Exercising in water doesn’t strain the joints and so it offers a different way of exercising with too much stress to people suffering from arthritis. Besides, studies have attested to its benefits. It is better though to have a trainor for this or join a class. With the approval of course of your doctor.

From wikipedia:

In addition to the standard benefits of any exercise, the use of water in water aerobics supports the body and reduces the risk of muscle or joint injury. The mitigation of gravity by flotation places less stress on the joints when stretching, and can allow a greater range of motion. The mitigation of gravity makes water aerobics safe for any individual able to keep their head out of water, including the elderly.[2] Exercise in water can also prevent overheating through continuous cooling of the body. Most classes last for 45-55 minutes.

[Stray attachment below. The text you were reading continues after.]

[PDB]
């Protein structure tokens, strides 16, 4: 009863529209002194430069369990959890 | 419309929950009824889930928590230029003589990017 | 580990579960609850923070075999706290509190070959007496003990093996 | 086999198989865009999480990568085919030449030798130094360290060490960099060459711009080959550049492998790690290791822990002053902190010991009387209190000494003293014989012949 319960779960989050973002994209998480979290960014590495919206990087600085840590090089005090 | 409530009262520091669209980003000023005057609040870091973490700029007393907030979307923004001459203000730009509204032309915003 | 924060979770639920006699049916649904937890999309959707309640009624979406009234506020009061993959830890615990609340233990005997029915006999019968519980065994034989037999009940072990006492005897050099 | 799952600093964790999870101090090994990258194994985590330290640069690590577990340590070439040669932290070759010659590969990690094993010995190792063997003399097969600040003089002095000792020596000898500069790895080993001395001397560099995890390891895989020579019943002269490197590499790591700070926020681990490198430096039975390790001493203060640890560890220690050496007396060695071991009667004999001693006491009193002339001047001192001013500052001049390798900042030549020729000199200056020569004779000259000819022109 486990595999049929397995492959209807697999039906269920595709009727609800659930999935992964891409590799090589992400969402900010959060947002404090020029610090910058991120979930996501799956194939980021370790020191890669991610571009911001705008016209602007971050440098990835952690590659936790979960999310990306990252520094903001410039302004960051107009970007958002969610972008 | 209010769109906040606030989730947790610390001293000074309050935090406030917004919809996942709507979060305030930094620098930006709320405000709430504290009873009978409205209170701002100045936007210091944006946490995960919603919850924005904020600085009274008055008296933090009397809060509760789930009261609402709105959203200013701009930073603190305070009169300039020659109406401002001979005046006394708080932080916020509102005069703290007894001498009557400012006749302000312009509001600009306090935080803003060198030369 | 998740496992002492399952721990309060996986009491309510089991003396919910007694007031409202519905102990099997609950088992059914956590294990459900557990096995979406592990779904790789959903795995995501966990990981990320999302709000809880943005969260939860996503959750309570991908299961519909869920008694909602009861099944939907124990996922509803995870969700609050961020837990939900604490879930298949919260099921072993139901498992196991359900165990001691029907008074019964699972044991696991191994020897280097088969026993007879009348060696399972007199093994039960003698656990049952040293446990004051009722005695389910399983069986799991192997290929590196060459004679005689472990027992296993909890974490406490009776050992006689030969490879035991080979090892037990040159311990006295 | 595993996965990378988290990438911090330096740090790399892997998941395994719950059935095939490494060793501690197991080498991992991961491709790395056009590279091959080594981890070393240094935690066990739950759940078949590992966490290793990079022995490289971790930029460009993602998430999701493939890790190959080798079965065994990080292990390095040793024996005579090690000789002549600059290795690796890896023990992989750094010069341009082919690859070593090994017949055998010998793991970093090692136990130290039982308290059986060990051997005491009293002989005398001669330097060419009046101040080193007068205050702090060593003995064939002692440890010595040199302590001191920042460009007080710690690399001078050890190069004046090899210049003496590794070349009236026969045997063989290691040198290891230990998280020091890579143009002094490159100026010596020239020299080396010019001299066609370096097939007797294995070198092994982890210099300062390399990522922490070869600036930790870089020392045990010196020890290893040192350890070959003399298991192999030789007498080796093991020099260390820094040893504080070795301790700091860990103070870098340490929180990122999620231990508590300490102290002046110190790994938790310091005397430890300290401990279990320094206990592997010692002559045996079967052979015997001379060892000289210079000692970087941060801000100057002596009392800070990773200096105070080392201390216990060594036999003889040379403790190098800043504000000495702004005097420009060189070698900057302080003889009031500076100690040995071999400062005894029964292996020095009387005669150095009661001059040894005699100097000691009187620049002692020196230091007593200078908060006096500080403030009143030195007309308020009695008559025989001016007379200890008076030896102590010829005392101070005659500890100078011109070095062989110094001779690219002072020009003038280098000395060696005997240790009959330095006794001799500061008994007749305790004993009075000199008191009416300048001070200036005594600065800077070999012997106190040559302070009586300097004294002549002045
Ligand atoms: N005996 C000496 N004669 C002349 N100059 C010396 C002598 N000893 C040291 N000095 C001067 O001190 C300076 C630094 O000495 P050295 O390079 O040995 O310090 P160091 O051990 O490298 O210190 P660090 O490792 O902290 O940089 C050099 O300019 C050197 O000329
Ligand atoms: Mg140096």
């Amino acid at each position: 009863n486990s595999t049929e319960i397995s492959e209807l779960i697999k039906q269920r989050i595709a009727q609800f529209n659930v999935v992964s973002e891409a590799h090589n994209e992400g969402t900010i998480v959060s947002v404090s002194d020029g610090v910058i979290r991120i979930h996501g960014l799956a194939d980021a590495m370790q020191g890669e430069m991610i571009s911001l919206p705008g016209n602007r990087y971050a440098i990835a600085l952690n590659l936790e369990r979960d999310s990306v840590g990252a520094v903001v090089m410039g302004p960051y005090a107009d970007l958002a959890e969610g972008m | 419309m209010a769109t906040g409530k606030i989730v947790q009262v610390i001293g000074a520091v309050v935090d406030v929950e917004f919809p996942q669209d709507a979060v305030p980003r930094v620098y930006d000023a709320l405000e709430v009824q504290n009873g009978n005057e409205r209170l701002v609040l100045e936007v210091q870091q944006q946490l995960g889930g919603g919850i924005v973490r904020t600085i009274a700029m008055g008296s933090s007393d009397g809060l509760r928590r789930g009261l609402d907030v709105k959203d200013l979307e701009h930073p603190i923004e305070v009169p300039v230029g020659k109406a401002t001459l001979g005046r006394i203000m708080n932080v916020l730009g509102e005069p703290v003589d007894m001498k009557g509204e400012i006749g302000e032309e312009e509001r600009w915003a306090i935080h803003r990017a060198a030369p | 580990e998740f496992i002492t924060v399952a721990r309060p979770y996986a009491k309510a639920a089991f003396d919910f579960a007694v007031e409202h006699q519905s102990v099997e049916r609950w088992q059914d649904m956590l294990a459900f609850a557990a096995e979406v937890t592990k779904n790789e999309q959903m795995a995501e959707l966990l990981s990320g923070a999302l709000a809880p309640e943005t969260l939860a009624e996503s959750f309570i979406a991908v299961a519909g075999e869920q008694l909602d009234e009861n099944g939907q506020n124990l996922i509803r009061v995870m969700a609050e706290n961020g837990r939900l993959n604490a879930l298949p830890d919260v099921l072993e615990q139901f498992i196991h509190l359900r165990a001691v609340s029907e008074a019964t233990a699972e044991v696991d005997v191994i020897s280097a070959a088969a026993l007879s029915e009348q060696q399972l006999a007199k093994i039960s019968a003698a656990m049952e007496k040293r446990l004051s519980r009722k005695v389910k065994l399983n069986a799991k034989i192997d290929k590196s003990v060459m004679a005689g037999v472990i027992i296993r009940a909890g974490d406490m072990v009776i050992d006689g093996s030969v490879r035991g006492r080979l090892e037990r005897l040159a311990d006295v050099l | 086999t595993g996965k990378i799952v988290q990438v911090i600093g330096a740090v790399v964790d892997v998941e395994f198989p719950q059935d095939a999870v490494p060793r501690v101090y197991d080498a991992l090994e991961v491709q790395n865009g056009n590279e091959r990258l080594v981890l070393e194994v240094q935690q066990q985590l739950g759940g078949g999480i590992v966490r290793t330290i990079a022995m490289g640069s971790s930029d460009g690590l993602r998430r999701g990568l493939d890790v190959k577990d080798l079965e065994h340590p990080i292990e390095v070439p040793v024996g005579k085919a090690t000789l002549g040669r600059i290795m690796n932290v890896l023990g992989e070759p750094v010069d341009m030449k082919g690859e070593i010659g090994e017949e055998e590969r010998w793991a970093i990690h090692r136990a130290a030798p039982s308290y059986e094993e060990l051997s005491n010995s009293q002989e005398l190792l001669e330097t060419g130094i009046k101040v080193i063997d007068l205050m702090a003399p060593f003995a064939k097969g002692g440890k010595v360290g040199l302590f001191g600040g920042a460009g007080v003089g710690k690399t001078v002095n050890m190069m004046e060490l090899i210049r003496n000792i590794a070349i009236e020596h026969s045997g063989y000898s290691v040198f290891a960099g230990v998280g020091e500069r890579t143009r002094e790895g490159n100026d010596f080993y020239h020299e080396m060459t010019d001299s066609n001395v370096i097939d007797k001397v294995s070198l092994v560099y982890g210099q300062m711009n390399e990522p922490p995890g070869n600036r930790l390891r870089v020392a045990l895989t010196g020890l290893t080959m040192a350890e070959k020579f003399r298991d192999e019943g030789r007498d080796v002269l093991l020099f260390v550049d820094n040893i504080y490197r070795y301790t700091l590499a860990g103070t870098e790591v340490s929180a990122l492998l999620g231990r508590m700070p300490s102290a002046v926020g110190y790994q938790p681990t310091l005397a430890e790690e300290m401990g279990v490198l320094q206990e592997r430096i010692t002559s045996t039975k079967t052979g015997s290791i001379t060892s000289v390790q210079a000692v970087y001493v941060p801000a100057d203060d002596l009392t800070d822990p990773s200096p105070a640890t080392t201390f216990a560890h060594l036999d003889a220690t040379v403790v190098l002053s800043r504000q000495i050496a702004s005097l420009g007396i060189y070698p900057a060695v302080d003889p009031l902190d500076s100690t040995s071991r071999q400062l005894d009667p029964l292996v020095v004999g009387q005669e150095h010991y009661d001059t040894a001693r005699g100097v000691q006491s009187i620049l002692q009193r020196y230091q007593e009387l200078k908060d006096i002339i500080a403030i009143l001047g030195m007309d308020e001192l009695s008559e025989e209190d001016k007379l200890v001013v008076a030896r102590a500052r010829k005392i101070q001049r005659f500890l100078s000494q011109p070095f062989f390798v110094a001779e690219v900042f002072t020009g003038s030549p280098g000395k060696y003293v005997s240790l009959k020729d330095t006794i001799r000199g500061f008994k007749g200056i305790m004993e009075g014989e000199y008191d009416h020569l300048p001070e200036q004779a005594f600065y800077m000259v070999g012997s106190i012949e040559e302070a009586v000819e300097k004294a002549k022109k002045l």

I couldn’t agree more. People with arthritis should exercise but with minimal to none injury to the muscle or joints.

Swimming and walking, am not to sure to add to this list. While it may be beneficial, it should with done with caution as we do not want to be strained, stress nor injured. Simple stretching exercises could be helpful as well. Nothing too fancy, I guess. It would be best to discuss with your doctor, it might be good to consider as well if you work with a professional therapist or trainor experienced in arthritis patients. At least from my reading about managing life with arthritis, that piece of info I has always bumped into.